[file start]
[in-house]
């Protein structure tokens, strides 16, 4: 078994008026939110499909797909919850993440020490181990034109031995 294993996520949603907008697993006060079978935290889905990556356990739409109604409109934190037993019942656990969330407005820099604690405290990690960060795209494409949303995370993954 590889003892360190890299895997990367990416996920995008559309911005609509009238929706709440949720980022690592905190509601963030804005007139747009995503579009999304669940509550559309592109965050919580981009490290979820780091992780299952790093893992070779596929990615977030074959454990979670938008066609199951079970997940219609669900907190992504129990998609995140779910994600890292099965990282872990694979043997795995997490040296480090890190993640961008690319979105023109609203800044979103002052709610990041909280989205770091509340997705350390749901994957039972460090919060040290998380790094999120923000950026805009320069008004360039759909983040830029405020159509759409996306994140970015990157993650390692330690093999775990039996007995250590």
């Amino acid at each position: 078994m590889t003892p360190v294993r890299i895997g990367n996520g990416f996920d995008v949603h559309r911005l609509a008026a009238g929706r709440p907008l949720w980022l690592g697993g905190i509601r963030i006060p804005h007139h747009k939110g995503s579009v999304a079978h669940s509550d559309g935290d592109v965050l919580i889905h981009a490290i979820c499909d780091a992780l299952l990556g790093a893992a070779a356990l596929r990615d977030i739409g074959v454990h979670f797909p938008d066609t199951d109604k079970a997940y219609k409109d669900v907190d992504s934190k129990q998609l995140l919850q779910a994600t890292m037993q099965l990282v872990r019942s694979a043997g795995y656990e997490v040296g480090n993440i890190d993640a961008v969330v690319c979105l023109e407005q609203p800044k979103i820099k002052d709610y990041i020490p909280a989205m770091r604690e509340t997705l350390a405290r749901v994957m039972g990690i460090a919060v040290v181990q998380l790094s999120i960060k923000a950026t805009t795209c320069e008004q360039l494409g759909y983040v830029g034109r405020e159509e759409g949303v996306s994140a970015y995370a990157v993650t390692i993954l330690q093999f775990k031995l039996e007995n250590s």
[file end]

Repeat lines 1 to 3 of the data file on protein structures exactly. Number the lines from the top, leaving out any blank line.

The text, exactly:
[in-house]
């Protein structure tokens, strides 16, 4: 078994008026939110499909797909919850993440020490181990034109031995 294993996520949603907008697993006060079978935290889905990556356990739409109604409109934190037993019942656990969330407005820099604690405290990690960060795209494409949303995370993954 590889003892360190890299895997990367990416996920995008559309911005609509009238929706709440949720980022690592905190509601963030804005007139747009995503579009999304669940509550559309592109965050919580981009490290979820780091992780299952790093893992070779596929990615977030074959454990979670938008066609199951079970997940219609669900907190992504129990998609995140779910994600890292099965990282872990694979043997795995997490040296480090890190993640961008690319979105023109609203800044979103002052709610990041909280989205770091509340997705350390749901994957039972460090919060040290998380790094999120923000950026805009320069008004360039759909983040830029405020159509759409996306994140970015990157993650390692330690093999775990039996007995250590």
């Amino acid at each position: 078994m590889t003892p360190v294993r890299i895997g990367n996520g990416f996920d995008v949603h559309r911005l609509a008026a009238g929706r709440p907008l949720w980022l690592g697993g905190i509601r963030i006060p804005h007139h747009k939110g995503s579009v999304a079978h669940s509550d559309g935290d592109v965050l919580i889905h981009a490290i979820c499909d780091a992780l299952l990556g790093a893992a070779a356990l596929r990615d977030i739409g074959v454990h979670f797909p938008d066609t199951d109604k079970a997940y219609k409109d669900v907190d992504s934190k129990q998609l995140l919850q779910a994600t890292m037993q099965l990282v872990r019942s694979a043997g795995y656990e997490v040296g480090n993440i890190d993640a961008v969330v690319c979105l023109e407005q609203p800044k979103i820099k002052d709610y990041i020490p909280a989205m770091r604690e509340t997705l350390a405290r749901v994957m039972g990690i460090a919060v040290v181990q998380l790094s999120i960060k923000a950026t805009t795209c320069e008004q360039l494409g759909y983040v830029g034109r405020e159509e759409g949303v996306s994140a970015y995370a990157v993650t390692i993954l330690q093999f775990k031995l039996e007995n250590s």